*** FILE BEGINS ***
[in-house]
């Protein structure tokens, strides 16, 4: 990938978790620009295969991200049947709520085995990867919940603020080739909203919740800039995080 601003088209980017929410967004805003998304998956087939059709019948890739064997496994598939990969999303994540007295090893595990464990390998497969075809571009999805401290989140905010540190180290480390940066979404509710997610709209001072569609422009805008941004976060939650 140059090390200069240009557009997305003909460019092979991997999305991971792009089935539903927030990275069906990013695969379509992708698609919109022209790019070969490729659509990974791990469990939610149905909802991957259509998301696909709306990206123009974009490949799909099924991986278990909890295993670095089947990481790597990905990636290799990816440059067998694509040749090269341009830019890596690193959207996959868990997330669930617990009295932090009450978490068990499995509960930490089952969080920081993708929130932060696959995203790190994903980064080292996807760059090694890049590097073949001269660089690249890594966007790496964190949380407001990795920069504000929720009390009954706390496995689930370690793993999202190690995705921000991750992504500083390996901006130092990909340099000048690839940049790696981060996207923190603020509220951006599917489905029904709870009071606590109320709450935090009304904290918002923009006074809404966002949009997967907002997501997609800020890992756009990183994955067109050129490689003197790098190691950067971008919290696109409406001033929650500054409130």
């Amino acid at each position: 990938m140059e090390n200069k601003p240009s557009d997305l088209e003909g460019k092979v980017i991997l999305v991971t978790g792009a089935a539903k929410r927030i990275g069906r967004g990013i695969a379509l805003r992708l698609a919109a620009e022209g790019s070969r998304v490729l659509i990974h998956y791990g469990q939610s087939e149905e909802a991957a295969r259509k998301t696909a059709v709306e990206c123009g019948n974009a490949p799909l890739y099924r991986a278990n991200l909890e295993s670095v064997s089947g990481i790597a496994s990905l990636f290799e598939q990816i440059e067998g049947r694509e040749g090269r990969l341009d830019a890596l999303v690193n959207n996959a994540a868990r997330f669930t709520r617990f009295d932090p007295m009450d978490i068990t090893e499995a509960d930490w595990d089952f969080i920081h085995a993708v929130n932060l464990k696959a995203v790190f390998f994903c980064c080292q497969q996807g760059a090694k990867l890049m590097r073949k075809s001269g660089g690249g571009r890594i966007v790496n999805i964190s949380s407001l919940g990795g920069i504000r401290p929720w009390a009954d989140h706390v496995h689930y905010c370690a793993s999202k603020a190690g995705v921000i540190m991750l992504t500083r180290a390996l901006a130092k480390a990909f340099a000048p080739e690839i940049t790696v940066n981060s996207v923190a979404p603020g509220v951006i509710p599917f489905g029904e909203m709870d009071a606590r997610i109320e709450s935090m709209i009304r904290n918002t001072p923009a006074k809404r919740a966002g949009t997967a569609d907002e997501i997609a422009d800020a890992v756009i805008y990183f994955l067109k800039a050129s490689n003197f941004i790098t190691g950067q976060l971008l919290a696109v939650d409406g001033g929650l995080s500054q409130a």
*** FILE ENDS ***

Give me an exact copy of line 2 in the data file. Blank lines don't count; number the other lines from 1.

């Protein structure tokens, strides 16, 4: 990938978790620009295969991200049947709520085995990867919940603020080739909203919740800039995080 601003088209980017929410967004805003998304998956087939059709019948890739064997496994598939990969999303994540007295090893595990464990390998497969075809571009999805401290989140905010540190180290480390940066979404509710997610709209001072569609422009805008941004976060939650 140059090390200069240009557009997305003909460019092979991997999305991971792009089935539903927030990275069906990013695969379509992708698609919109022209790019070969490729659509990974791990469990939610149905909802991957259509998301696909709306990206123009974009490949799909099924991986278990909890295993670095089947990481790597990905990636290799990816440059067998694509040749090269341009830019890596690193959207996959868990997330669930617990009295932090009450978490068990499995509960930490089952969080920081993708929130932060696959995203790190994903980064080292996807760059090694890049590097073949001269660089690249890594966007790496964190949380407001990795920069504000929720009390009954706390496995689930370690793993999202190690995705921000991750992504500083390996901006130092990909340099000048690839940049790696981060996207923190603020509220951006599917489905029904709870009071606590109320709450935090009304904290918002923009006074809404966002949009997967907002997501997609800020890992756009990183994955067109050129490689003197790098190691950067971008919290696109409406001033929650500054409130």